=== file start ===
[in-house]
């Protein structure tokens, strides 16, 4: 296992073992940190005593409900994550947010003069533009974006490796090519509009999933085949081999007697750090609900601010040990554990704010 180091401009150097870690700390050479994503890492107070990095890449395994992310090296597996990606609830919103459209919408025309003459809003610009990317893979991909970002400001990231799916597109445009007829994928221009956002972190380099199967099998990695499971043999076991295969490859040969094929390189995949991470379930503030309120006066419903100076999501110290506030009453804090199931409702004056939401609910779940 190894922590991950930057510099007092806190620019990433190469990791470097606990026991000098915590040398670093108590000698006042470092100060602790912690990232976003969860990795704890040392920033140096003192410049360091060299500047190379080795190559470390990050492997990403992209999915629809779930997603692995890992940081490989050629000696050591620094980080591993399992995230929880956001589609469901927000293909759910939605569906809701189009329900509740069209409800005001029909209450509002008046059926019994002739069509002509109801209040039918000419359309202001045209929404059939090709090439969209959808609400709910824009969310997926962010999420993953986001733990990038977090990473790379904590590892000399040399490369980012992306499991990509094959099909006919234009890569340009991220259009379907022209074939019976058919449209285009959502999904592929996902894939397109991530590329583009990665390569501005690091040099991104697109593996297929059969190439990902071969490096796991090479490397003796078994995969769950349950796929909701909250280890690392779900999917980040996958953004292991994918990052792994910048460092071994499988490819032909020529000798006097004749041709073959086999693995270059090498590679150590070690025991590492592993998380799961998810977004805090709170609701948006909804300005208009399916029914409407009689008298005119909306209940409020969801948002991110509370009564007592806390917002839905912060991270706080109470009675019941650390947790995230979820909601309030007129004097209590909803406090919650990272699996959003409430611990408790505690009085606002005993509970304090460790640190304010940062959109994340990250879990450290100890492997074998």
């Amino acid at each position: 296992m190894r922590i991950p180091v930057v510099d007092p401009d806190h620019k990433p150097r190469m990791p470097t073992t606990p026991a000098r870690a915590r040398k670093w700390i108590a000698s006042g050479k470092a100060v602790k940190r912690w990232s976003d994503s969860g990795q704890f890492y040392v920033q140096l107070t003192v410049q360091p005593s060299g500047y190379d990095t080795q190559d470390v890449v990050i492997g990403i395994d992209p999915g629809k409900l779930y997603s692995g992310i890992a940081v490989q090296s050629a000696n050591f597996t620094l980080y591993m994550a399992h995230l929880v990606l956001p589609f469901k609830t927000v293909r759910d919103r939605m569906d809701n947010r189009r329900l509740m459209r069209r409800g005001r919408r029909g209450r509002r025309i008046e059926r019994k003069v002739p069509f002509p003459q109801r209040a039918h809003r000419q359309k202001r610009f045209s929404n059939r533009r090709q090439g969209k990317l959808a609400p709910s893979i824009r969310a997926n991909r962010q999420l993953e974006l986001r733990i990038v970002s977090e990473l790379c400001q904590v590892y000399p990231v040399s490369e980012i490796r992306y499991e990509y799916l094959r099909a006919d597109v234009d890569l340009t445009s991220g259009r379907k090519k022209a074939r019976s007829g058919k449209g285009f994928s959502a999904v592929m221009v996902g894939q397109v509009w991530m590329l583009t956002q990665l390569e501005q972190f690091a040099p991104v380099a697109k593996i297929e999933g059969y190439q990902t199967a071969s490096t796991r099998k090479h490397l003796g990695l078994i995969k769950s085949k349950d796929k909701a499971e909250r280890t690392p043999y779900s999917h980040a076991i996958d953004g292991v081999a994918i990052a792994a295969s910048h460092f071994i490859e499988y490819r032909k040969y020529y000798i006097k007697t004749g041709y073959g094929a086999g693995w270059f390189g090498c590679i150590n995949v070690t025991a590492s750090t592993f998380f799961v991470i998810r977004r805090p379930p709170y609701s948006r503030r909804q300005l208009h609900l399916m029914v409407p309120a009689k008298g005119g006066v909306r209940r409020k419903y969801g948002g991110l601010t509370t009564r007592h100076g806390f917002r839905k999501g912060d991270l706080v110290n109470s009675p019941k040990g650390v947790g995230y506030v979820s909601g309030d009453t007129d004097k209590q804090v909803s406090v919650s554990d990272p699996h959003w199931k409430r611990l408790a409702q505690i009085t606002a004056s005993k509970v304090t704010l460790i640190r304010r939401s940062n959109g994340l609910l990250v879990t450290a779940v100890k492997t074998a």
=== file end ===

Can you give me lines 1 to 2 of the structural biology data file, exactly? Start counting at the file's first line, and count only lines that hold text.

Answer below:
[in-house]
């Protein structure tokens, strides 16, 4: 296992073992940190005593409900994550947010003069533009974006490796090519509009999933085949081999007697750090609900601010040990554990704010 180091401009150097870690700390050479994503890492107070990095890449395994992310090296597996990606609830919103459209919408025309003459809003610009990317893979991909970002400001990231799916597109445009007829994928221009956002972190380099199967099998990695499971043999076991295969490859040969094929390189995949991470379930503030309120006066419903100076999501110290506030009453804090199931409702004056939401609910779940 190894922590991950930057510099007092806190620019990433190469990791470097606990026991000098915590040398670093108590000698006042470092100060602790912690990232976003969860990795704890040392920033140096003192410049360091060299500047190379080795190559470390990050492997990403992209999915629809779930997603692995890992940081490989050629000696050591620094980080591993399992995230929880956001589609469901927000293909759910939605569906809701189009329900509740069209409800005001029909209450509002008046059926019994002739069509002509109801209040039918000419359309202001045209929404059939090709090439969209959808609400709910824009969310997926962010999420993953986001733990990038977090990473790379904590590892000399040399490369980012992306499991990509094959099909006919234009890569340009991220259009379907022209074939019976058919449209285009959502999904592929996902894939397109991530590329583009990665390569501005690091040099991104697109593996297929059969190439990902071969490096796991090479490397003796078994995969769950349950796929909701909250280890690392779900999917980040996958953004292991994918990052792994910048460092071994499988490819032909020529000798006097004749041709073959086999693995270059090498590679150590070690025991590492592993998380799961998810977004805090709170609701948006909804300005208009399916029914409407009689008298005119909306209940409020969801948002991110509370009564007592806390917002839905912060991270706080109470009675019941650390947790995230979820909601309030007129004097209590909803406090919650990272699996959003409430611990408790505690009085606002005993509970304090460790640190304010940062959109994340990250879990450290100890492997074998």